A Dive into Diversity at Victor


The Diversity, Equity, and Inclusion (DEI) committee at Victor is a relatively new initiative at the district level. Victor’s sudden shift towards DEI began with the 2022-2027 Strategic Plan. Specifically, Task 55 of the Culture section states, “Create a Diversity, Equity, & Inclusion multi-year plan.”

The strategic planning committee created a new committee and an application process for what is now known as the DEI committee. This committee includes students, community members, administrators, parents, and teachers from all over the district. Ms. Boyle, a teacher in the primary school and a steering committee leader, summarizes the purpose of the committee as “making recommendations for the superintendent for the DEI action plan.”

At each meeting, committee members tackle a series of tasks that have been prepared by the strategic plan in sessions planned by the smaller steering committee. As a member of the steering committee, I want to break down what goes on in one of these meetings by detailing the events of the May 22nd session.

The meeting began with a focus on solidifying the recommendations made on the previous tasks.  Members were asked to prioritize two recommendations, to better gauge the focus of the committee. Task 54, for instance, centered around learning

Ms. Ricci leading a discussion about proposed additional recommendations

opportunities. As a result, members chose the most important recommendations for the development of learning opportunities relating to DEI. As Ms. Boyle said, “If you have three top priorities, you have no priorities.”

Today’s objectives were to make recommendations for the Superintendent of Schools on the following tasks: 

  • 56: Analyze Board of Education policies (including the Code of Conduct) to ensure alignment with Diversity, Equity, and Inclusion initiatives 
  • 57: Review disciplinary/response data to identify trend patterns in relation to diverse populations, including students with disabilities 
  • 58: Introduce restorative practices in all buildings 

Members were all assigned one of the tasks and then asked to analyze a research folder with their task in mind for 15 minutes.  The research folder contained materials related to the task. For example, I was assigned Task 58 and was given a physical folder that contained two Restorative Practices Implementation guides and a portion of the NYSED rubric for Culturally Responsive education. The San Francisco Unified School District explained restorative practices as “principles and processes that emphasize the importance of positive relationships as central to building community and restoring relationships when harm has occurred.”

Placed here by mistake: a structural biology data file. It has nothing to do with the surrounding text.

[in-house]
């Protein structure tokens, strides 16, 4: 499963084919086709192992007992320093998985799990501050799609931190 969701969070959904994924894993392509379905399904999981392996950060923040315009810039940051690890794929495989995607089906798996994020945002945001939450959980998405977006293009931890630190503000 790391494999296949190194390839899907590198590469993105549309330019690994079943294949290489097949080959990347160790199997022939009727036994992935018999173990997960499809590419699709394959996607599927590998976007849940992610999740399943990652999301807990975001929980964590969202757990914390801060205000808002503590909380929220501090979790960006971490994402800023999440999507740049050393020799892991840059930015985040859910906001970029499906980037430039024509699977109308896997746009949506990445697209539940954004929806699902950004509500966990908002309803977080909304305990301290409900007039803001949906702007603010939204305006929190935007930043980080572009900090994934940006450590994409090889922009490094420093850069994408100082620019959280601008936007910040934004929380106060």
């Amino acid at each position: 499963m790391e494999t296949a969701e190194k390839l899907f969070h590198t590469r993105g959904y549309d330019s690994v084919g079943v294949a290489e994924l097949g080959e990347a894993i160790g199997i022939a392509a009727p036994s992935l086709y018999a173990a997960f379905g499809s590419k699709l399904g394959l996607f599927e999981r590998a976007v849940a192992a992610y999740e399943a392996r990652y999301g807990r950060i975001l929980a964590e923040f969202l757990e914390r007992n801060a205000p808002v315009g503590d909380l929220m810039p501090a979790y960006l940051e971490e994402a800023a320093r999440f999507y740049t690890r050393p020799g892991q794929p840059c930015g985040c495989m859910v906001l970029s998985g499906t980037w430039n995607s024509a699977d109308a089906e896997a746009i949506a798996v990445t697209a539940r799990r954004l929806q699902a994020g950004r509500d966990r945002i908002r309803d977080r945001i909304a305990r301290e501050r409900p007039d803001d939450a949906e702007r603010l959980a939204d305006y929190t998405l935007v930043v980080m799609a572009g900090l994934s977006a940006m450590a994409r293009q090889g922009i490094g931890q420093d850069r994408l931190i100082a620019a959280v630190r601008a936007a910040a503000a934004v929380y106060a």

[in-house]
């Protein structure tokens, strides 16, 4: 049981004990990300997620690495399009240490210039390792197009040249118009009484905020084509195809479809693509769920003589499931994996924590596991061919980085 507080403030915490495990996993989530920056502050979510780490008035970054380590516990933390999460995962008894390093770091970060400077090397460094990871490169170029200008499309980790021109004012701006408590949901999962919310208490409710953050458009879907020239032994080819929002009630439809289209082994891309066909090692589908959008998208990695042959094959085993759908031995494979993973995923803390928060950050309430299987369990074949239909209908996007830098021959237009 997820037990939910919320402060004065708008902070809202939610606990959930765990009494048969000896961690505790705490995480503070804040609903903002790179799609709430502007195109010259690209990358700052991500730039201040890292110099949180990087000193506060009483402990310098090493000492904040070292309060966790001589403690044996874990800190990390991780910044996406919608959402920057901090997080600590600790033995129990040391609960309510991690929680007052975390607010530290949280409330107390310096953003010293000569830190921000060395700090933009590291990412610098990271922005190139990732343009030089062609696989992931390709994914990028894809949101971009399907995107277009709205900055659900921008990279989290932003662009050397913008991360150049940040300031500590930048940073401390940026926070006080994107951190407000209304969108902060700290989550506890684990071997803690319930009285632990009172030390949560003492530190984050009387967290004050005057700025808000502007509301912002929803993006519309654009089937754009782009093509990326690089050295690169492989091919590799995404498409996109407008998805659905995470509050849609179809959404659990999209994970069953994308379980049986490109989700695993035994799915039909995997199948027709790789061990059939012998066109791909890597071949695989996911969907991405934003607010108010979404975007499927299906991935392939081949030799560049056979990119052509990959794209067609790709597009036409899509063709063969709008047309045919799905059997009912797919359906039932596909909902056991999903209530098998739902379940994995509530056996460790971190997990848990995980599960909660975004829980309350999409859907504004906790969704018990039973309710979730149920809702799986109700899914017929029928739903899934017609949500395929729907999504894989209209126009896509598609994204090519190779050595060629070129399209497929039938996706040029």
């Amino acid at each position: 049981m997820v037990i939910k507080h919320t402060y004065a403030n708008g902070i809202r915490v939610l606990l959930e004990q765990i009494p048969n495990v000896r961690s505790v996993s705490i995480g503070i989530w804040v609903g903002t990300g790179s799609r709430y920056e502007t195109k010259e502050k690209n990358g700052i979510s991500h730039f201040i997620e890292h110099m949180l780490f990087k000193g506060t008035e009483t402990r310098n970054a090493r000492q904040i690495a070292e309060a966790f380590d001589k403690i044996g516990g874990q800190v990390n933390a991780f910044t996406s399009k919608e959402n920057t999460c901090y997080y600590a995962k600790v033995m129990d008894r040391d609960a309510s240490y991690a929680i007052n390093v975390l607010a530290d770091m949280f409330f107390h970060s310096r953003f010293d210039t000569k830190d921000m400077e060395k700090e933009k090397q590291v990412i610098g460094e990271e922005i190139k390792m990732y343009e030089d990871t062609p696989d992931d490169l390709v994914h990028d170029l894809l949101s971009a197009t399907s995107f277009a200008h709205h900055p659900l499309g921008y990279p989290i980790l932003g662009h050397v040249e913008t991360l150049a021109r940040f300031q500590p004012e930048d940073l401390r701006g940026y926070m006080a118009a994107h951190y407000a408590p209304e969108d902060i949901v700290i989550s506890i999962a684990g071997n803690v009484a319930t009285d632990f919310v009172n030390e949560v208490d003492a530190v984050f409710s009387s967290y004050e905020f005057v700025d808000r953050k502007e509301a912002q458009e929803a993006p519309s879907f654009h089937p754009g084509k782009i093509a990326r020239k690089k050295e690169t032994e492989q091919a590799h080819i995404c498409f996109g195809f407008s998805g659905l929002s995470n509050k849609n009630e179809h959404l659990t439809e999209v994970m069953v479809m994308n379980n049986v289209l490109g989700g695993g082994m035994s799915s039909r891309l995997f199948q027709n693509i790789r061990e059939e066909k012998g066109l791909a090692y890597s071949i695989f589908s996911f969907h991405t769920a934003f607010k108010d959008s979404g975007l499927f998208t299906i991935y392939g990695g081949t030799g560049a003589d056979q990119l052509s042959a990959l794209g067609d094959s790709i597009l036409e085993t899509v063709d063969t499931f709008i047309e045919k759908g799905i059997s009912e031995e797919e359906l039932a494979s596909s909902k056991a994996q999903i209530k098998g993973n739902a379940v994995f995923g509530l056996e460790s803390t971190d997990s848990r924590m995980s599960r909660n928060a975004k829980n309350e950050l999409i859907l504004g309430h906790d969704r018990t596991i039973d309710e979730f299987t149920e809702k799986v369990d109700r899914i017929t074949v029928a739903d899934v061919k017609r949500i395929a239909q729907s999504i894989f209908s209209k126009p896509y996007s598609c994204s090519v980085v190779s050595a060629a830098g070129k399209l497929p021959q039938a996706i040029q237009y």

The front page of a Restorative Practices guide used at the meeting

After finishing the 15-minute reading period, members met with their assigned groups and shared their findings to form a list of recommendations. Since there were two groups for each task, there were many independent perspectives in each group  which allowed for a cohesive list of recommendations for all three tasks. For instance, since Task 58 was concerned with introducing restorative practices, our recommendations included that the district emphasizes teacher buy-in before rushing to implement any specific plans and that the district should create a formal restorative practices position.


After another 15-minute period, discussion was opened to the entire committee and a formal combined list of recommendations for each task was made. With this process, the committee is likely to be able to reach the time constraints set by the Strategic Plan while achieving its original goals.





At the end of the meeting, I asked Ms. Boyle about  the overall vision of the committee: “The future is to strengthen relationships for all and create a home for all.”  The individuals on the committee are a dedicated group of people who genuinely care about the Victor cultural landscape, and the work of this committee is certainly something to watch as they finalize the DEI action plan.